Collections of acceptable materials, such as luxury vinyl tiles (LVTs), smooth, safety and looselay vinyl offcuts, roll-ends and uplifted, are available from Recofloor throughout the UK giving the flooring industry a sustainable route to dispose of waste vinyl flooring, helping the sector reduce its carbon footprint.
Recofloor-registered contractors and fitters are encouraged to use the free drop-off locations and drop off small volumes of waste vinyl when buying or collecting supplies for new projects at their local participating flooring distributors’ premises. This enables small quantities of waste to be bulked up with distributors’ volumes.
Some distributors can offer a collection service when they are delivering materials to customers for later collection by Recofloor at their premises. These are the best options from an environmental perspective to reduce the number of vehicle journeys on the road.
When the free drop off isn’t an option owing to larger volumes, contractors can bulk material at their own premises or directly from a working site and book the collections. These are the more cost-effective options for contractors as Recofloor collections are typically less costly than paying for waste disposal, saving up to 70% when compared to landfill.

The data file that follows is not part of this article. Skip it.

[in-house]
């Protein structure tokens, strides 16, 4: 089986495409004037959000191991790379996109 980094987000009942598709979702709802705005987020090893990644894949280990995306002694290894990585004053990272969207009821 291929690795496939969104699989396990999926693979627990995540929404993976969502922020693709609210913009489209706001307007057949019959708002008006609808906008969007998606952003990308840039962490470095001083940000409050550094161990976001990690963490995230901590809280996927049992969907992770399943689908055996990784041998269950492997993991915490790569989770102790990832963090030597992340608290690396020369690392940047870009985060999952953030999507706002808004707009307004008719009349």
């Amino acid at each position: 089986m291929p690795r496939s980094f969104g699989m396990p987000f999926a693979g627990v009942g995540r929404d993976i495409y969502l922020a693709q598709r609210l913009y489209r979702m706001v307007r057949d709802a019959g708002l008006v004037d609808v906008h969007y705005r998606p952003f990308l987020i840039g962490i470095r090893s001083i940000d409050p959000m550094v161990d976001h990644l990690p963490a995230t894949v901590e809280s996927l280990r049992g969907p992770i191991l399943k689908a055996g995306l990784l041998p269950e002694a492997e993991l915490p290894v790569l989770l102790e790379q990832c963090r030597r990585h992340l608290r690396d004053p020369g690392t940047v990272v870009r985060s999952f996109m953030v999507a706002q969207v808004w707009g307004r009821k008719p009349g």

Although collections across the UK present challenges in terms of transport arrangements which could have an impact on the environment, the use of Altro and Polyflor’s transport is vital in reducing vehicles on the road by backhauling the Recofloor collections, where possible, when new flooring is delivered. When backhauling isn’t possible, Recofloor can use a pallet network transport system or choose the best environmental option. All this helps reduce the impact on the environment and saves on carbon emissions.